Dog’s Best Friend

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Rescuing Riley, Saving Myself: A Man and His Dog’s Struggle to Find Salvation

Rescuing Riley, puppy rescued from a 350′ deep slot canyon

This is the video Zak Anderegg shot when he found and rescued an abandoned puppy in a slot canyon. This story is now described in the book, “Rescuing Riley, Saving Myself”.

While hiking on a solo vacation in a remote, uninhabitable region of Arizona, Zachary Anderegg happened upon Riley, an emaciated puppy clinging to life, at the bottom of a 350-foot canyon. In a daring act of humanity that trumped the deliberate savagery behind Riley’s presence in such a place, Zak single-handedly orchestrated a delicate rescue.

What didn’t come out in the initial burst of publicity this story received is that Zak and Riley’s destinies were intertwined long before they improbably found each other. For much of Zak’s childhood, he was at the bottom of a veritable canyon himself—a canyon whose imprisoning depth and darkness was created by bullies who just wouldn’t quit and parents who weren’t capable of love. From the age of five, Zak was everyone’s favorite target.

When Zak came upon Riley, the puppy’s condition bespoke his abusers’ handiwork—three shotgun pellets embedded beneath his skin, teeth turned permanently black from malnutrition. The meeting was one of a man and a dog singularly suited to save each other. As a former US Marine sergeant, Zak was one of only a few people with the mettle and physical wherewithal to get Riley out. And in rescuing him, Zak was also attempting to save himself, conquering the currents of cruelty that swelled beneath his early life and always threatened to drown him.


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0 responses to “Dog’s Best Friend

  1. Friends, this happens more often than not. For me, it happened when I bought Dakota over the Internet from aPomeranian breeder at 100 Mile House, a remote village in Northern BC.

    Sold to me as a Pom, when he arrived it was clear he was not, although his striking good looks turns many a head when we are out. He also had many strange behaviour problems, as he was 2.5 yrs old and had a formed personality.

    Because I’d acquired PTSD via 5 or 6 rear-end car crashes, I was able to recognise my problems in him. It’s taken more than two years, but we now have bonded, and he’s come to trust me, as I don’t try to change his odd behaviours.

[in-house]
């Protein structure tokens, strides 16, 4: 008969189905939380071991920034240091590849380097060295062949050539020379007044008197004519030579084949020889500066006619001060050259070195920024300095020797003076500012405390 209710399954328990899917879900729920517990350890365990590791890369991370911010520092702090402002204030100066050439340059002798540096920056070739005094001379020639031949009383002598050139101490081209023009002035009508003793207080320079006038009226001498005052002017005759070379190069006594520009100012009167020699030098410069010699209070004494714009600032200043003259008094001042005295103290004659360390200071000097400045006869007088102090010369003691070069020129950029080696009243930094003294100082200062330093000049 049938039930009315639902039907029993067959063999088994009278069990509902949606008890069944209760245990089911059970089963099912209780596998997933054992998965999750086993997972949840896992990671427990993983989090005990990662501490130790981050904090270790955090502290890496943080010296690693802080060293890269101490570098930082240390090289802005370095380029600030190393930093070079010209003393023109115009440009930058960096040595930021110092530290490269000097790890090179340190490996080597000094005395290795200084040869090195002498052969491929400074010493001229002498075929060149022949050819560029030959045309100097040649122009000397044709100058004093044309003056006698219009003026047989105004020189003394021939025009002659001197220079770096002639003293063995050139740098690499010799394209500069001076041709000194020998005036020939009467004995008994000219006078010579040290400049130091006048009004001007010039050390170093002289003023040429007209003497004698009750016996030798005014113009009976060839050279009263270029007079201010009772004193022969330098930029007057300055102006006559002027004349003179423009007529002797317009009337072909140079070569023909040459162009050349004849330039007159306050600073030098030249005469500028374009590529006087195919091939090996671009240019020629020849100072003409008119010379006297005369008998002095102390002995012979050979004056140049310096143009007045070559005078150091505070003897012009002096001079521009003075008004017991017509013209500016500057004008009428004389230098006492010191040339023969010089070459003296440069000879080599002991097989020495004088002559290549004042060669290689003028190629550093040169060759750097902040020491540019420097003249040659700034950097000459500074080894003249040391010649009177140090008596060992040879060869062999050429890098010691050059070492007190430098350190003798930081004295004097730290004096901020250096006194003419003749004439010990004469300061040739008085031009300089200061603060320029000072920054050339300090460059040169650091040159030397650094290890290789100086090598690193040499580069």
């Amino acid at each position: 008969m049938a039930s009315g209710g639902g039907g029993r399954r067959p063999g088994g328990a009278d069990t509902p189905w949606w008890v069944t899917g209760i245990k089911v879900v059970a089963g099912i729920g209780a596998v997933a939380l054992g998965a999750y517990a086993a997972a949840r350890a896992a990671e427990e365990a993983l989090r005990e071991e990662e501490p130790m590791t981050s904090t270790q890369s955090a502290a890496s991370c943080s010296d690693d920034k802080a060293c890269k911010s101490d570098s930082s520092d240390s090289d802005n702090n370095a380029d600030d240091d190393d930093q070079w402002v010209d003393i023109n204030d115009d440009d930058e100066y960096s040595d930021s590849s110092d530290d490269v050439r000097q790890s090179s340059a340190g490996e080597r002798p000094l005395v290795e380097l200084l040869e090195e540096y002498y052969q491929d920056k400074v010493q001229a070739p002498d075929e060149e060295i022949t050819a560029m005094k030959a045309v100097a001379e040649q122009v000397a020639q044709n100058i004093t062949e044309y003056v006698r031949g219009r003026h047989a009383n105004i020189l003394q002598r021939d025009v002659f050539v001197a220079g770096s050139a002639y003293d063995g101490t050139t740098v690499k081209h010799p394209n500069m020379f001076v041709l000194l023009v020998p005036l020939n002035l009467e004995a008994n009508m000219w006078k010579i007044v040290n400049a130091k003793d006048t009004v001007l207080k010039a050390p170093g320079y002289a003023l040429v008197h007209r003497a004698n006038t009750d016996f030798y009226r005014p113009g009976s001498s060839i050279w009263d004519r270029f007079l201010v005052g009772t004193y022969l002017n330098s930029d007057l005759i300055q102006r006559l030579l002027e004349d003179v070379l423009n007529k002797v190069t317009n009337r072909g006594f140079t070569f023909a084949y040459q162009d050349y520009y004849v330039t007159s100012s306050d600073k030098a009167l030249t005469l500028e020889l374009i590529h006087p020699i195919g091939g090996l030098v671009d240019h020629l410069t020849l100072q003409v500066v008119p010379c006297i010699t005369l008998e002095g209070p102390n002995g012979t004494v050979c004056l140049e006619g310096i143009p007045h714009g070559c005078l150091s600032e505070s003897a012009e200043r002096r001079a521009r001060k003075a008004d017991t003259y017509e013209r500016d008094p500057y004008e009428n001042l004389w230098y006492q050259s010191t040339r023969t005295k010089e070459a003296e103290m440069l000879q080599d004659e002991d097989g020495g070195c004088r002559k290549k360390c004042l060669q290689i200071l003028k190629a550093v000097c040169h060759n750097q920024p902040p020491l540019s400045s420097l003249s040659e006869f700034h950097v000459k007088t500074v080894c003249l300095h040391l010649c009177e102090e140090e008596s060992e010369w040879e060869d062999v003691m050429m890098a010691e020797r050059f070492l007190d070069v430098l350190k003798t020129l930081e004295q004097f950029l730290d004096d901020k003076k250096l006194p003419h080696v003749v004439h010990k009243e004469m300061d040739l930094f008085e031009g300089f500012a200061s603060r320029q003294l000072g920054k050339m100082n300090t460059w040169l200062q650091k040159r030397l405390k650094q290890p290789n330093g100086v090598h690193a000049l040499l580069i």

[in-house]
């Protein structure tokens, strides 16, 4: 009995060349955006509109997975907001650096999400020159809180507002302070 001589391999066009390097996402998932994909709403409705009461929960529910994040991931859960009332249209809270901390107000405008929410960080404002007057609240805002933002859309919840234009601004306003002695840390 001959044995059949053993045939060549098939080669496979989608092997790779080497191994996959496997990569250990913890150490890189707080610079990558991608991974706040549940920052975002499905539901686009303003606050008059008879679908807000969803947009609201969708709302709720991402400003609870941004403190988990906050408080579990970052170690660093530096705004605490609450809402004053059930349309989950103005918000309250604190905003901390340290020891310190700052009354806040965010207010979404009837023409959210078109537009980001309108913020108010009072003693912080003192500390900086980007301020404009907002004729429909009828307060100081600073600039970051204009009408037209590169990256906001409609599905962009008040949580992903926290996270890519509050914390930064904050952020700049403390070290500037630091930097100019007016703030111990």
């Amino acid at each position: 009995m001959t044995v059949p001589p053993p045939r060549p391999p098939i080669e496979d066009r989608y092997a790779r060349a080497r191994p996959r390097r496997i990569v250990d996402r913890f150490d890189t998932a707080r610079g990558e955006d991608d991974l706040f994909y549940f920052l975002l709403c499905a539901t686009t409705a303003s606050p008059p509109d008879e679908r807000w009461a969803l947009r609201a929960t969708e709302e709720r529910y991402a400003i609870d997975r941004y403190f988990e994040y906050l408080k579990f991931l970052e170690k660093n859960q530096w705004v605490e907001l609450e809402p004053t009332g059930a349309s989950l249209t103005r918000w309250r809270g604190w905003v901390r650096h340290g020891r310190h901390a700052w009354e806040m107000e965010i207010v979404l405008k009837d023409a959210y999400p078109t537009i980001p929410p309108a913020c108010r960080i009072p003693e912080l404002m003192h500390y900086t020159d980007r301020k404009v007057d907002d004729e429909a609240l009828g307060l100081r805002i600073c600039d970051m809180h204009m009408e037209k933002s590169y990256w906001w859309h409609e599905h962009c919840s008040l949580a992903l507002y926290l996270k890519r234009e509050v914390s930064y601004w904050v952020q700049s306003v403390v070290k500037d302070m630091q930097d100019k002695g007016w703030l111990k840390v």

I found that unconditional love and time will allow others to modify their behaviour on their own. It’s as if we gave them the confidence and permission to do it on their own terms, in their own way.

    I believe he was sent to me because we were meant to be together, Heaven-sent if you will, and help one another to heal: my grieving the loss of my 15.6 yrs Pom Teddy, and Dakota sorting out what had happened to him as well.

    • traildustfotm

      That’s great advice, josephbc69. A lot more people and animals could experience increased health and peace, if we all followed this formula.

      • Funny thing is because he was raised by two women –and what I suspect was an abusive husband who came home periodically to the last one of them– he still has an automatic “go to” for any human female. He is still shy about men, but WAY better than the first year I had him, when he was better than Houdini at escaping from our large yards.

        When I first got him, at any raised voice or small noise he’d run under my bed and not come out for long periods. But Teddy helped bring him around, as animals do know and bond to one another. And yes, even as we, all sentient beings w/a soul of some sort.

  2. Sometimes, only God’s creatures — those “Creatures Without Sin” — can reach deeply troubled humans. That’s why some prisons have their convicts work with and train dogs.

  3. Ah, sweet story!

  4. I personally believe that everything in life happens for a reason. The events that shape us in childhood, affect what kind of adults we choose to become. I have found through my personal experiences that those of us who have suffered greatly, love greatly, as well. I am so glad Riley has Zachery and Zachery has Riley!

  5. WONDERFUL story-I always love happy “middles”-I suspect the “end” is a long,long way off. I’m indescribably glad Riley was “given” to these people.

  6. Tears. Traildust…this post has moved me immensely. Thank you so much. (All our treasured pets were/are cast-offs….too many stories to tell….and, we also raised a “cast-off” child, a foster child, victim of heroin-addicted felon-“parents.” We were NOT “signed up” to become foster parents…but an emergent situation presented itself through a youth group I led….) God speaks to us through many sources….sometimes it’s through our own convictions, sometimes it’s through others, and many times, God appeals to whom we are in our deepest sense of morality through a helpless, dependent being–perhaps a domestic animal, a child, the homeless vet….It is not by CHANCE our paths cross those in need….but how we respond defines who we are by giving US a CHANCE to live the life of Christ. if some don’t believe me, consider about how He spoke to us—-and continues to speak to us down the thousands of years—through a baby born in lowly circumstances, “cast off” into a manger, abided by only the other “lowly creatures” of the place…..

    • “It is not by CHANCE our paths cross those in need… but how we respond defines who we are by giving US a CHANCE to live the life of Christ.”
      Perfectly said/written, and it explains why I’ve been a ‘fool for Christ’ since leaving HS [1960].

      Sure, there were many who bit my hand and stole from me, but the ones that recover and find themselves, they more than make up for the rotten apples.

  7. Wow – definitely a weeper….Our beloved pets will be in heaven with us, if we make it. Thanks so much for making my day!


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